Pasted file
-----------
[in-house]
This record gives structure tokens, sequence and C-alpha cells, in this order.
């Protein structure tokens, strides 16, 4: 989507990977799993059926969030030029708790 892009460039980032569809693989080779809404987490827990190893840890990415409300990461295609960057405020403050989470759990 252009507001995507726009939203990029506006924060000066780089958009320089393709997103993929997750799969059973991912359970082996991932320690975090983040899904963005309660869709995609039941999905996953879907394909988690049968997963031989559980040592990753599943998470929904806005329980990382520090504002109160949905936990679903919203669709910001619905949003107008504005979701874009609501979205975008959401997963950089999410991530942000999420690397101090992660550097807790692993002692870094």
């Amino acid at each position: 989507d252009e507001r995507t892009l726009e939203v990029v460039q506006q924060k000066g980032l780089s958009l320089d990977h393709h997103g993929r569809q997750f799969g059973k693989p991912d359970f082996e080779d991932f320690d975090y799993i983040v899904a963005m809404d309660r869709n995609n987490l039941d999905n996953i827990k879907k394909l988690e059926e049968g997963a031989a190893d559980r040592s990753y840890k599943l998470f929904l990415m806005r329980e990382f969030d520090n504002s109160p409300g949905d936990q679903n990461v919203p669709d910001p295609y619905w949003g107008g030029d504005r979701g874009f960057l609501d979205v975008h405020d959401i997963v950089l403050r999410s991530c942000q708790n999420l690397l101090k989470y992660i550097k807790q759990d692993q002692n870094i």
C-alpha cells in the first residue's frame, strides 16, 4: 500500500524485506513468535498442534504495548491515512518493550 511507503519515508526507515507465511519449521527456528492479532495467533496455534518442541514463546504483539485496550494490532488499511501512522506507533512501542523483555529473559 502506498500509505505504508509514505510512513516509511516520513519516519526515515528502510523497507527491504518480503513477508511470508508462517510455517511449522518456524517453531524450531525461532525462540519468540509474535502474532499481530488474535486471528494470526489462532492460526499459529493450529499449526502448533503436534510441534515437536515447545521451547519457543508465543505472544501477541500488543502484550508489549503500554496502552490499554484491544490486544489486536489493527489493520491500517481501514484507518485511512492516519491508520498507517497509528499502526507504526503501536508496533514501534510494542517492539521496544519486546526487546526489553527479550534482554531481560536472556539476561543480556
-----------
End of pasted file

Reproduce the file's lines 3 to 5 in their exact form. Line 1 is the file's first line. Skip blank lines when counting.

């Protein structure tokens, strides 16, 4: 989507990977799993059926969030030029708790 892009460039980032569809693989080779809404987490827990190893840890990415409300990461295609960057405020403050989470759990 252009507001995507726009939203990029506006924060000066780089958009320089393709997103993929997750799969059973991912359970082996991932320690975090983040899904963005309660869709995609039941999905996953879907394909988690049968997963031989559980040592990753599943998470929904806005329980990382520090504002109160949905936990679903919203669709910001619905949003107008504005979701874009609501979205975008959401997963950089999410991530942000999420690397101090992660550097807790692993002692870094």
């Amino acid at each position: 989507d252009e507001r995507t892009l726009e939203v990029v460039q506006q924060k000066g980032l780089s958009l320089d990977h393709h997103g993929r569809q997750f799969g059973k693989p991912d359970f082996e080779d991932f320690d975090y799993i983040v899904a963005m809404d309660r869709n995609n987490l039941d999905n996953i827990k879907k394909l988690e059926e049968g997963a031989a190893d559980r040592s990753y840890k599943l998470f929904l990415m806005r329980e990382f969030d520090n504002s109160p409300g949905d936990q679903n990461v919203p669709d910001p295609y619905w949003g107008g030029d504005r979701g874009f960057l609501d979205v975008h405020d959401i997963v950089l403050r999410s991530c942000q708790n999420l690397l101090k989470y992660i550097k807790q759990d692993q002692n870094i």
C-alpha cells in the first residue's frame, strides 16, 4: 500500500524485506513468535498442534504495548491515512518493550 511507503519515508526507515507465511519449521527456528492479532495467533496455534518442541514463546504483539485496550494490532488499511501512522506507533512501542523483555529473559 502506498500509505505504508509514505510512513516509511516520513519516519526515515528502510523497507527491504518480503513477508511470508508462517510455517511449522518456524517453531524450531525461532525462540519468540509474535502474532499481530488474535486471528494470526489462532492460526499459529493450529499449526502448533503436534510441534515437536515447545521451547519457543508465543505472544501477541500488543502484550508489549503500554496502552490499554484491544490486544489486536489493527489493520491500517481501514484507518485511512492516519491508520498507517497509528499502526507504526503501536508496533514501534510494542517492539521496544519486546526487546526489553527479550534482554531481560536472556539476561543480556